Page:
, attached to 2004-06-20

Review by aybesea

aybesea Some quick notes about the back end of this outstanding 2 day run.

Set 1 - While Rift>Julius is standard fare, it is exceptionally well played, indicating that the band was really dialed in for the evening. Waves is one of the three best ever played (Bethel Soundcheck is the best, IT is the other)... just outstanding. Crisp, but very short, versions of Gumbo, Water, Horn & Heart lead up to a magnificent 23 minute Drowned.

Set 2 - In a bit of Deja Vu from the night before, everything from halftime on (actually from Drowned on) should be considered essential Phish... a superb four song second set. I honestly don't understand why the Seven Below and Ghost aren't listed as Essential (the Ghost isn't even listed as Noteworthy!). For the second night in a row, the latter half of the show is simply breathtaking.
, attached to 2004-06-20

Review by Bob_Loblaw

Bob_Loblaw A show on par with the epic show the night before.

Rift is an old school opener choice and is fairly straight forward. Julius starts of sloppy and is standard. Bill Bailey is a fun nostalgic treat. An amazingly beautiful and haunting waves jam. Drowned starts off sloppy but goes off into a pretty solid jam to cap the set.

Set 2 starts off with an amazing seven below jam. It starts very rough but makes up for it. It goes into a cohesive uplifting jam, it seems like it's going to end and then Trey finds a riff to play with. It then goes into great peaks and Machine Gun Trey goes into action, this is top notch trey playing towards the end. Ghost goes type 2 quickly and into a nice, pretty, compact jam. The segue into Twist is fantastic. The jam starts with some experimental interplay between all 4. Then it moves into a nice groove, Trey once again comes out triumphant with another gorgeous peaky section. YEM is extremely strong.

Good Times Bad Times....Well it's the average encore it always is.
, attached to 2004-06-20

Review by RunawayJim4180

RunawayJim4180 During Twist, Trey hits this little flurry of notes from 11:18-11:21 that is absolutely magic and defines the complexity of those 2004 jams. They often go from fathoms deep to rainbow in mere measures, so despite all the vitriol towards this era of Phish, its absolutely my favorite because of moments like these. Sad I missed out on all 2.0 shows, but thank god for these tapes!
, attached to 2004-06-20

Review by Guntman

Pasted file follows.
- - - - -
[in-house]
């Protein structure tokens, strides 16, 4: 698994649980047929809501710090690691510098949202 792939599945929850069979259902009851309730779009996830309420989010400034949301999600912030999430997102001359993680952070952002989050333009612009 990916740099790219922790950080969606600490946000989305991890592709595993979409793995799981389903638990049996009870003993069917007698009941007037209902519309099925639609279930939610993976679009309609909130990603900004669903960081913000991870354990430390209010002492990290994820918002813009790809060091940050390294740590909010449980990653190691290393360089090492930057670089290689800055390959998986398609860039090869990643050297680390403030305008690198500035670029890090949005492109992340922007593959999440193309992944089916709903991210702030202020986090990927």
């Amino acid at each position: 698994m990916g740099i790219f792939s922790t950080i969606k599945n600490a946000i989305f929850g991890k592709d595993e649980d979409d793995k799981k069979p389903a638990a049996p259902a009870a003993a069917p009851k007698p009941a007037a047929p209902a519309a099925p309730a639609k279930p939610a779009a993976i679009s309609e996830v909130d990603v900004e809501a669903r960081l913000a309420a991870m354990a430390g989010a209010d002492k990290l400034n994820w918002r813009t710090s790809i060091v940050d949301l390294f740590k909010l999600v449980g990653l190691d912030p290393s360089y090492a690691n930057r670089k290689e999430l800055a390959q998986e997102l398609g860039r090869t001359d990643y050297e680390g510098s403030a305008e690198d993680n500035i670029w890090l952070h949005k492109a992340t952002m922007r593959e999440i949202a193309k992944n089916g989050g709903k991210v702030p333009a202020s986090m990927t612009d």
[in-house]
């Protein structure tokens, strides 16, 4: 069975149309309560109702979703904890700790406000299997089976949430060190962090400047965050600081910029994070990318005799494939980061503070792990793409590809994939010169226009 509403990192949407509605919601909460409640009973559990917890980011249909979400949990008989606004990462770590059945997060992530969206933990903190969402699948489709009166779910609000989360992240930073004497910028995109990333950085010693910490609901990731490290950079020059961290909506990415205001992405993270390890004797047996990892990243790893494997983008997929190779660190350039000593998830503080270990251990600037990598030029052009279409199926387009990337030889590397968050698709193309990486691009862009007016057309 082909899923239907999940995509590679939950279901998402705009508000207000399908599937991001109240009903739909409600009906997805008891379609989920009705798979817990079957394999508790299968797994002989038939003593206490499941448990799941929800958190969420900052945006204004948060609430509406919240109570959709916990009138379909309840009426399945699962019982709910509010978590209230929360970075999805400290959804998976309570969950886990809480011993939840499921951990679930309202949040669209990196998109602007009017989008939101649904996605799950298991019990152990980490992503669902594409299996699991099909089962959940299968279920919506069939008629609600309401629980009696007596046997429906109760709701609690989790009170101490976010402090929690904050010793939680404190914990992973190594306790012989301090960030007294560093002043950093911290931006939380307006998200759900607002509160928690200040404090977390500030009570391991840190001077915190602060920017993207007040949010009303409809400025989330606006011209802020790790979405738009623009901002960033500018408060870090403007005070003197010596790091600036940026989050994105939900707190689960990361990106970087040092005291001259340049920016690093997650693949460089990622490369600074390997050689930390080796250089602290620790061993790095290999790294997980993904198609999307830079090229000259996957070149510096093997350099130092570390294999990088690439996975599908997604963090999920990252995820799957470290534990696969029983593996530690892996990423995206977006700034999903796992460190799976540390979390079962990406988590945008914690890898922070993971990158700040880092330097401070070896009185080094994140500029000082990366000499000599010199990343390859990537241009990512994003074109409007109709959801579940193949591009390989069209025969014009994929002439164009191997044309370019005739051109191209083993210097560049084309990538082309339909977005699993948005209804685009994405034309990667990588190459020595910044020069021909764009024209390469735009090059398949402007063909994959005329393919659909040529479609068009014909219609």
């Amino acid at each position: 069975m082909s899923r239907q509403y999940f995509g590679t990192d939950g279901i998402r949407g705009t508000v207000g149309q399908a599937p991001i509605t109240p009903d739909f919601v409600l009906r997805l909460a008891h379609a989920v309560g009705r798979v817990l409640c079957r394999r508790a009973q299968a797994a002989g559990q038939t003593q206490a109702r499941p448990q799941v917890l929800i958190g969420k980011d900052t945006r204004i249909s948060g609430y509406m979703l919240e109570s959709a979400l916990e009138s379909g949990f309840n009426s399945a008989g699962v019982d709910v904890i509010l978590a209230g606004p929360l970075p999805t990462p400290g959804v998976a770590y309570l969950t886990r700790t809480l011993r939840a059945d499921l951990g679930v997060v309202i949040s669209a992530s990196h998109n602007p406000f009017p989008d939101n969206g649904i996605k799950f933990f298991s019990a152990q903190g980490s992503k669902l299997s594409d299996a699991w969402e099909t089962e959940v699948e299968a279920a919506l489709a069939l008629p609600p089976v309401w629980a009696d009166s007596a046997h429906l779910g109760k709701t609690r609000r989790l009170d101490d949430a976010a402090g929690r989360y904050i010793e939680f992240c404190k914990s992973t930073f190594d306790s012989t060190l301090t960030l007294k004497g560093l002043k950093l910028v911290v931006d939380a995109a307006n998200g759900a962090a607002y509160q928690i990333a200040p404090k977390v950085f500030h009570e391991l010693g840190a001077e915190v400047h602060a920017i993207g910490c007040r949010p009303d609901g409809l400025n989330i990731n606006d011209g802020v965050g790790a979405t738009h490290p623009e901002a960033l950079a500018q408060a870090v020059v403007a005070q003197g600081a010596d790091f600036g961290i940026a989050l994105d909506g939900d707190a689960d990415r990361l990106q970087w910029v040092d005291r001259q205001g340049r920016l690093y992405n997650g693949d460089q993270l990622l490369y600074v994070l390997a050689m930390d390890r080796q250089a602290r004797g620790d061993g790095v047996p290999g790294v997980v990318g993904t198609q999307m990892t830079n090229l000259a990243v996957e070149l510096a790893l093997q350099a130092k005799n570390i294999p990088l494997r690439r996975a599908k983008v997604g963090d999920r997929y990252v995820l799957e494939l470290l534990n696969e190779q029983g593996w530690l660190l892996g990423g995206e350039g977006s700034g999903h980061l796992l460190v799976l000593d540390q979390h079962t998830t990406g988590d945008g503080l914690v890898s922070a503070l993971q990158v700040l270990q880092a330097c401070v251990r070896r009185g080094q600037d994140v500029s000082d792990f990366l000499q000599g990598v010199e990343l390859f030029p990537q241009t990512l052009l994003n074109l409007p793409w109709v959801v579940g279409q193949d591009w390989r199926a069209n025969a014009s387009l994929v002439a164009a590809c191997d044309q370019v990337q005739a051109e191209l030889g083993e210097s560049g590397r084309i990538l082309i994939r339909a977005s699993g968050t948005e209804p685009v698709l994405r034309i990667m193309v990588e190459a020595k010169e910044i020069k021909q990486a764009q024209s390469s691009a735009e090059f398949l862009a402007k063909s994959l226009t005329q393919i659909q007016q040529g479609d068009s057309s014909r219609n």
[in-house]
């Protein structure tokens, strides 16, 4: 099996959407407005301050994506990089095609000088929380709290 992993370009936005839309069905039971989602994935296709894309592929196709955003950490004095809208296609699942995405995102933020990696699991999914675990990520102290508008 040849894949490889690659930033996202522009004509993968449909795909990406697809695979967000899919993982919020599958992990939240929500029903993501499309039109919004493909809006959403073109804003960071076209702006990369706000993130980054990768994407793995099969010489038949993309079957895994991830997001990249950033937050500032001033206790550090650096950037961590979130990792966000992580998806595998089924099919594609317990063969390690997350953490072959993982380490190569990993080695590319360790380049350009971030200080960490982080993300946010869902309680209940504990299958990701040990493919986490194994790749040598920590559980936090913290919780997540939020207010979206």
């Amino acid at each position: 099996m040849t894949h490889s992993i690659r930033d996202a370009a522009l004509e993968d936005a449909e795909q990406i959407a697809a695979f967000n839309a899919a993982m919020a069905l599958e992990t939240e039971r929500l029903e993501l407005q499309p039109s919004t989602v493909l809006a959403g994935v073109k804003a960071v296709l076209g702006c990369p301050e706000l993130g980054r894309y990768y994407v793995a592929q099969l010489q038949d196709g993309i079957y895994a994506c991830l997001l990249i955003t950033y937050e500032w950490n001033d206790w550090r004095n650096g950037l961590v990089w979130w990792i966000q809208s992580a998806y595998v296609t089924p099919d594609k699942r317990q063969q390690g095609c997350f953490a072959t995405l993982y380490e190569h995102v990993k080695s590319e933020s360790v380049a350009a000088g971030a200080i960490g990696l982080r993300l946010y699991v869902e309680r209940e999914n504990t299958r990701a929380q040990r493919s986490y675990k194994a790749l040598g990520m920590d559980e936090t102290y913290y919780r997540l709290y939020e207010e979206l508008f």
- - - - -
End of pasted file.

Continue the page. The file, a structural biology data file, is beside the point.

Guntman This was my first show. Phish has been my favorite band since i was introduced to them at 12, and in the 4 years between my intro to the band and me seeing them live for the first time i had been pretty much confined to local shows because of my age. I live near Scranton,PA, of "The Office" fame, and was pretty lucky to have a nice assortment of live music venues within distance for my parents to drive me to, or trust me to be driven to by an older friend, but all those venues were and have been a little too small for Phish. So i saw bands and people like Tom Petty, MMW, Phil and Friends, Ratdog, ect. So in 2004 when i found out Phish mite break up, the mission became clear, i had to see them at least once b4 that happened. I got on my computer to search for tickets and the first somewhat close venue i saw was SPAC 6/20/04. I didnt even realize there was 2 nights there or i would have tryed to see both. I bought the tickets and convinced my mom to drive me and a friend there. We get to the show and SPAC is like a maze, a beautiful, tranquil, easy to get lost in maze. It took what about an hour and a half for me to find the entrance, mostly because we walked from the hotel through the woods to get there, and by this time most of the lawn is filled. So I end up with a spot right on the edge of where the hill becomes flat, and right away i notice the people here are a little different then the other shows ive been to, a little nicer. You will always have a few bad apples but there seemed to be less here. Almost imediatly my friend and i made friends with this group of 3 30 something couples who were together and seated near us. Such nice people. I hadnt as yet met many adults who treated me with such an equality and respect, and it was at this point i realized Phish fans were my people. Like minded people of intelligence who respected and helped one another to make the show as enjoyable as possible for everyone. The first set was great Rift went nicely into Julius, both songs i was unfamiliar with because i only had farmhouse, lawn boy, slip stich and pass, a live one, and a couple Phish Live series vols. And this was the theme for most of my nite, except for Gumbo, WITS, Twist, and YEM, I enjoyed but recocnized nothing. A fact made sour only by the knowledge i would probly never see them again. But none the less the show was killer. I have to admit i had no idea that was Page's Dad was up there for Bill Bailey, or even that it was fathers day for that matter (sorry dad). But Gumbo, WITS, Horn and Poor Heart set up nicely for the best Drowned jam i could ever hope to hear. The second set was a series of jams that in retrospect i feel lucky to have heard. Seven Below was awsomely mellow. I didnt like Ghost at the time, it has since become an aquired taste for me, but at the time all i could think was please play some stuff i know like Fluff, or Antelope. Things began to look up when they busted out an amazingly jammy version of Twist which again was probly the best version i could hope to hear. And then it came, YEM, a song i was not just familiar with but had listened to on A Live One so much i knew every note of that version. And for the first time i felt the crowd build and descend with the music as if all our energy was connected (the band, the music and the crowd). I had Felt a feeling like this once b4 during casy jones at a phil and friends show, but not even close to this magnitude. And when the song reached its main build/release of,"Boy!" its was like all the endorphins in my brain released at once, and right then and there my life had changed. I knew then that this band i already loved for their musical skill and intelligent lyrics had a whole other level of joy to offer at their live shows, but alas this would be my only one. Although i now love and feel lucky to have been at this show, i harbored a sour taste toward the band and specificaly trey, who i felt was responsible for the break up. I stopped going to shows almost entirley during the 5 year hiatus and even 2 years after the hiatus, not realizing they were back because i was out of the loop. Til i read in the paper at work that phish would be playing bethel in 2011. Instantly i was back going to shows and Phish is pretty much all ill go see, because time off from work is hard to get and must be used rationaly and because i cant think of anyone id rather see live (sorry further fans). So now i look back on this show and see probly the jammiest show ill ever see, but for years i would wake up in the middle of nite with a cold sweat screaming," I'll never see Fluffhead!". But thankfully Phish is back, and i havnt had that nightmare since 2011. P.S. i completely forget how to use proper grammer when writing, also this is my first review of a show and i apologize if i talked a little too much about my expirience and not enough about how good the music was or wasnt. But if you like long jammy phish this show is a must get. P.P.S. I almost forgot to mention how great the Good Times Bad Times encore was. I realy enjoyed it and at the time i thought i was getting something rare and didnt realize it was one of their standard encores. But its always good and that nite was no exception.